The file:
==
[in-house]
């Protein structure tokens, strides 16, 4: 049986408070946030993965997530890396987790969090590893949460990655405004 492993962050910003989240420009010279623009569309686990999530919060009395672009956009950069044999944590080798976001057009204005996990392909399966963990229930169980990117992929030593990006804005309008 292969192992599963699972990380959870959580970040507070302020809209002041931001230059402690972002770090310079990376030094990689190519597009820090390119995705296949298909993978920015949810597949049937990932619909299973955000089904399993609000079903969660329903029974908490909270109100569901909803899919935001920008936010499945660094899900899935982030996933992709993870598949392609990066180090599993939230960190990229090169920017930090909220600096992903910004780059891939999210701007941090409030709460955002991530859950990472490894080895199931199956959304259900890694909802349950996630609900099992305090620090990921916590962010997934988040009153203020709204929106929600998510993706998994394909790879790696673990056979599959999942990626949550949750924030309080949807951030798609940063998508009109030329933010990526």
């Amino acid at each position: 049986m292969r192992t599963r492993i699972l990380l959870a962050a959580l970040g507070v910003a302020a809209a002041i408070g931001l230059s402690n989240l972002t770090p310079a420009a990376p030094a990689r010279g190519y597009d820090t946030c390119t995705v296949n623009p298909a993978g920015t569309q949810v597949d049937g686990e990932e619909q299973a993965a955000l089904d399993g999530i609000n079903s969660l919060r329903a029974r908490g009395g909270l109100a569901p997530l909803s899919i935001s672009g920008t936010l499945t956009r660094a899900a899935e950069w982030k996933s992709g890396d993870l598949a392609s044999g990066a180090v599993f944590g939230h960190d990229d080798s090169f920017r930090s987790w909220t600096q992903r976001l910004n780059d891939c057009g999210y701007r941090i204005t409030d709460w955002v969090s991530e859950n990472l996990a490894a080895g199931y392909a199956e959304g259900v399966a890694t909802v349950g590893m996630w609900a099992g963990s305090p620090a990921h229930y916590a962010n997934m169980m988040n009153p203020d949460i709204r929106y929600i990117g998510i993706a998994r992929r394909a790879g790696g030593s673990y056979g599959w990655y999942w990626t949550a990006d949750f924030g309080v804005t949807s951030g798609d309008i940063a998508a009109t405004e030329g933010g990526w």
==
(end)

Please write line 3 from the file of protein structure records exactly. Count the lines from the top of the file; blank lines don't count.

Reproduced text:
């Amino acid at each position: 049986m292969r192992t599963r492993i699972l990380l959870a962050a959580l970040g507070v910003a302020a809209a002041i408070g931001l230059s402690n989240l972002t770090p310079a420009a990376p030094a990689r010279g190519y597009d820090t946030c390119t995705v296949n623009p298909a993978g920015t569309q949810v597949d049937g686990e990932e619909q299973a993965a955000l089904d399993g999530i609000n079903s969660l919060r329903a029974r908490g009395g909270l109100a569901p997530l909803s899919i935001s672009g920008t936010l499945t956009r660094a899900a899935e950069w982030k996933s992709g890396d993870l598949a392609s044999g990066a180090v599993f944590g939230h960190d990229d080798s090169f920017r930090s987790w909220t600096q992903r976001l910004n780059d891939c057009g999210y701007r941090i204005t409030d709460w955002v969090s991530e859950n990472l996990a490894a080895g199931y392909a199956e959304g259900v399966a890694t909802v349950g590893m996630w609900a099992g963990s305090p620090a990921h229930y916590a962010n997934m169980m988040n009153p203020d949460i709204r929106y929600i990117g998510i993706a998994r992929r394909a790879g790696g030593s673990y056979g599959w990655y999942w990626t949550a990006d949750f924030g309080v804005t949807s951030g798609d309008i940063a998508a009109t405004e030329g933010g990526w």